When I called Tesla, their support team was surprised to hear that. They indicated it should only produce at any one time a maximum of 3.6kw but felt the inverter had some head room (clearly I spoke with a level 1 person). My question is less what it's capable of producing in a day or in a month, I think I'm clearing seeing the inverter limiting what my panels can produce at any one point. I'm aware that they won't each procude 230 in reality on a roof but the graph really shows a flat ______ roof limit.

        I think they undersized my inverter but half say yes, most say it was purposeful to not over utilize the panels (what??!) I'm wondering what this community thinks and how you think I should approach Tesla. I may be only seeing a gap of 20watts per panel but no way of me knowing what's above that plateau. They won't even look at my graphs ...from THEIR dashboard...
        1.) Run PVWatts for your location and array orientation w/a 10 % system loose factor rather than the 14 % default value.
        2.) Then, get the hourly output option. Then find the max. hourly output. That will give you some ballpark # for likely max. hourly output.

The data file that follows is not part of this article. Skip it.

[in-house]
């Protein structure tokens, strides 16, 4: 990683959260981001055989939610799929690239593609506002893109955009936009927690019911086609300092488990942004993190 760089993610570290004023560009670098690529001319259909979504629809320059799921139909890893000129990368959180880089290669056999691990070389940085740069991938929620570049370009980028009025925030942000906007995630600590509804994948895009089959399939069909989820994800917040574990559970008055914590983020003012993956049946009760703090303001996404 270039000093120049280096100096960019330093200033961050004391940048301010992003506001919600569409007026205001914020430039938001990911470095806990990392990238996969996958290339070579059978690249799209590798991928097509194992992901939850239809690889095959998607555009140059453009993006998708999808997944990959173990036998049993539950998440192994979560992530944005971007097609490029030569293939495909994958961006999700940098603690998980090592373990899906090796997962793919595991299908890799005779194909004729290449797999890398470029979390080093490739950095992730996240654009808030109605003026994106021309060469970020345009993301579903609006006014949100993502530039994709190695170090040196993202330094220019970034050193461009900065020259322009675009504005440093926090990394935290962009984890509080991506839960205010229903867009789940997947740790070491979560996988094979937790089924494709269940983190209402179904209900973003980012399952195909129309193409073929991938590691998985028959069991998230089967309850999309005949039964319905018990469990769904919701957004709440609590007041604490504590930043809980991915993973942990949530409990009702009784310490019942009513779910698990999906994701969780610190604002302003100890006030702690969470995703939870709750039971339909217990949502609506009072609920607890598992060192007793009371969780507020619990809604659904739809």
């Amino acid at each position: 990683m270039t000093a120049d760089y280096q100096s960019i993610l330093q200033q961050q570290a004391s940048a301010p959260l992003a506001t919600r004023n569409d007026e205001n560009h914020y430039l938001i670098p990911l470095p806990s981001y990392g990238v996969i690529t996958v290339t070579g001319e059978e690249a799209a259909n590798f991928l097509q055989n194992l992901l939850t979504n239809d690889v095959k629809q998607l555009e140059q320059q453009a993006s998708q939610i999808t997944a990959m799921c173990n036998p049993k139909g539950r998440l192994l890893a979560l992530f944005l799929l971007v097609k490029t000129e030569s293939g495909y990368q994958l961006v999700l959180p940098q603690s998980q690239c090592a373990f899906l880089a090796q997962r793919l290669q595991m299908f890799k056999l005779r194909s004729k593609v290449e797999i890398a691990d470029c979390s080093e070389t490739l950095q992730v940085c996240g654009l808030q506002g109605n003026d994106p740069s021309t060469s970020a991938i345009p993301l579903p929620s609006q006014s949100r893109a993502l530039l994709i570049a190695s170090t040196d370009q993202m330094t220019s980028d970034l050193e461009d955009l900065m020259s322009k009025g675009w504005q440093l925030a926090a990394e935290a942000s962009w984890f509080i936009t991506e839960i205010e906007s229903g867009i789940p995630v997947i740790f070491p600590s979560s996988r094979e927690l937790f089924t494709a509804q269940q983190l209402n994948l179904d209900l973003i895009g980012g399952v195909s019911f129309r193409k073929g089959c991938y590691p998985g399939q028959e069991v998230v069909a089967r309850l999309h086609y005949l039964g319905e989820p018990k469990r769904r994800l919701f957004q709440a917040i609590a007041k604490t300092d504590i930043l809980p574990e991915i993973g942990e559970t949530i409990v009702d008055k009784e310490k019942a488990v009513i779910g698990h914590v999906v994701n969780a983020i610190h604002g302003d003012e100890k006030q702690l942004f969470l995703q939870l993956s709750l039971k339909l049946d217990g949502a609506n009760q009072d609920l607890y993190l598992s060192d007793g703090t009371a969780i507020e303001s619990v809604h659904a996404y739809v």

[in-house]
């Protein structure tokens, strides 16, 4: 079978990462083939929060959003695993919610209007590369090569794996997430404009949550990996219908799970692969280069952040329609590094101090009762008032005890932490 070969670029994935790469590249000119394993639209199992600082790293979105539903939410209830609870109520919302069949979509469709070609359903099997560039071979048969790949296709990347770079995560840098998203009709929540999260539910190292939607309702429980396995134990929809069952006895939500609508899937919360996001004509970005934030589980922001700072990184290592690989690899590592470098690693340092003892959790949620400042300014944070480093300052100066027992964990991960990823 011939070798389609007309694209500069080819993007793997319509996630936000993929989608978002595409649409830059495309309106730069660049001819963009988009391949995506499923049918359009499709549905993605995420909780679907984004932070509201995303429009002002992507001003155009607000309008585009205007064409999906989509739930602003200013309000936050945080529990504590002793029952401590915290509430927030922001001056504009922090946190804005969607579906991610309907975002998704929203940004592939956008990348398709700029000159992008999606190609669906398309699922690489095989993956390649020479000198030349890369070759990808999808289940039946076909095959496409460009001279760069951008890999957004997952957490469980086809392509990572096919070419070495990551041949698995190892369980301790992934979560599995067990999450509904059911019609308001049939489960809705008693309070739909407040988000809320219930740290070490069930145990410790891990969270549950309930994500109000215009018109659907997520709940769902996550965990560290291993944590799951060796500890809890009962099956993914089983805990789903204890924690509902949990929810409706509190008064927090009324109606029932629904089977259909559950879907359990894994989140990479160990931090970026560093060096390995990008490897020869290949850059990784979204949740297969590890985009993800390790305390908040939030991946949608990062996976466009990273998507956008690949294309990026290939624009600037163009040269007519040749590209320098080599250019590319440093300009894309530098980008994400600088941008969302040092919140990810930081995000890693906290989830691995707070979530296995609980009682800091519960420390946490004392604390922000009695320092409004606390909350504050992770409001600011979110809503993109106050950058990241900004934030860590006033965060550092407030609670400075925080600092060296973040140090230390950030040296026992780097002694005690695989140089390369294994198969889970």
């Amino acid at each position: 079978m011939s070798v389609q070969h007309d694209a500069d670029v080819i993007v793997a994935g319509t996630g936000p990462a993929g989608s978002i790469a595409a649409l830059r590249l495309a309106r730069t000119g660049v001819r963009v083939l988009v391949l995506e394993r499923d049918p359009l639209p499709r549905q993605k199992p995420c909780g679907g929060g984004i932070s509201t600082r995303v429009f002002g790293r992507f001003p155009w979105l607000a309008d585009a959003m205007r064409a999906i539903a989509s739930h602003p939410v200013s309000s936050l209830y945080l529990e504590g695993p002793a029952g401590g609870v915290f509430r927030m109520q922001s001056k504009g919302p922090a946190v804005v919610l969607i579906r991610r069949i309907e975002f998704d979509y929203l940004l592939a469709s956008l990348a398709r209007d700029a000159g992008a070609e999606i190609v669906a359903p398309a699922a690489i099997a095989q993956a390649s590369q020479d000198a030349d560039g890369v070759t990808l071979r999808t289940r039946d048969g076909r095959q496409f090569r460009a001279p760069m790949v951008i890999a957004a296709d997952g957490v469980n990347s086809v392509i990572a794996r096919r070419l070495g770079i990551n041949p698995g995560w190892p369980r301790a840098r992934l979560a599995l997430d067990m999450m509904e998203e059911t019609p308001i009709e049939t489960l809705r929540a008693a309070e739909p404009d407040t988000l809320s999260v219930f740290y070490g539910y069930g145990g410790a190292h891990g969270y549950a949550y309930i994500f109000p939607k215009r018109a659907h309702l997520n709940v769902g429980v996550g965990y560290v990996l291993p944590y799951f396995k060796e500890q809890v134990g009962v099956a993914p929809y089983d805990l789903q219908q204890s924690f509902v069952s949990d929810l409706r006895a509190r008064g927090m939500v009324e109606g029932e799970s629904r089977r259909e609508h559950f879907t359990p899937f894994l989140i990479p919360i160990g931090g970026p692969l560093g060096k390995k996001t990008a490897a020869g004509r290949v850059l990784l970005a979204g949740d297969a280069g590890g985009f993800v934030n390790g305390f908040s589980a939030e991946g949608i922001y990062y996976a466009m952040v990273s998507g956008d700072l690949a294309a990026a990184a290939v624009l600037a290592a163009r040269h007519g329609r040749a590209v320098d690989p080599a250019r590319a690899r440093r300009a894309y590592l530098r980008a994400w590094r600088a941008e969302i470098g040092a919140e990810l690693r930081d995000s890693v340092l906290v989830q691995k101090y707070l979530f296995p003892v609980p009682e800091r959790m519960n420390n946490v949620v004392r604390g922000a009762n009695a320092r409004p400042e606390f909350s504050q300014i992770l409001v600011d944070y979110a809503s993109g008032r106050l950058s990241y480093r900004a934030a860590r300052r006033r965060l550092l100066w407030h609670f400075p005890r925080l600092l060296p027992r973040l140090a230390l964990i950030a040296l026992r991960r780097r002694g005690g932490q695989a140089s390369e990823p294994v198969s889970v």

3.) If you have a production curve with a very flat top on (some) sunny days, that usually, but not always indicates a condition called "clipping". That is, the panels are putting out more power than the inverter can take in. If your output is flat @ 2,971 W ( not kW BTW) for a period of time > say, ~ .5 hour or more, chances are the inverter is clipping.

        For how long, under what conditions and about what time(s) of day and/or seasons of the year does the output flatten out ?

        4.) I'd guess, without knowing your location, array orientation or shading that a reasonably oriented (that is generally equator facing and at some tilt to the horizontal) 4.6 kW array that's mostly shade free ought to have a max. output maybe a bit less than 4 kW or so. Without being there, and only going by what you've written, I wouldn't be surprised if you have a 3 kW inverter that's clipping in sunny weather and at times when the solar incidence angle on the array is small (that is, the angle between the sun vector and the array normal).

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        • #49
          If your output under good sun goes up and then flattens to a straight line for any
          significant time, your inverter is clipping. You could prove this by checking string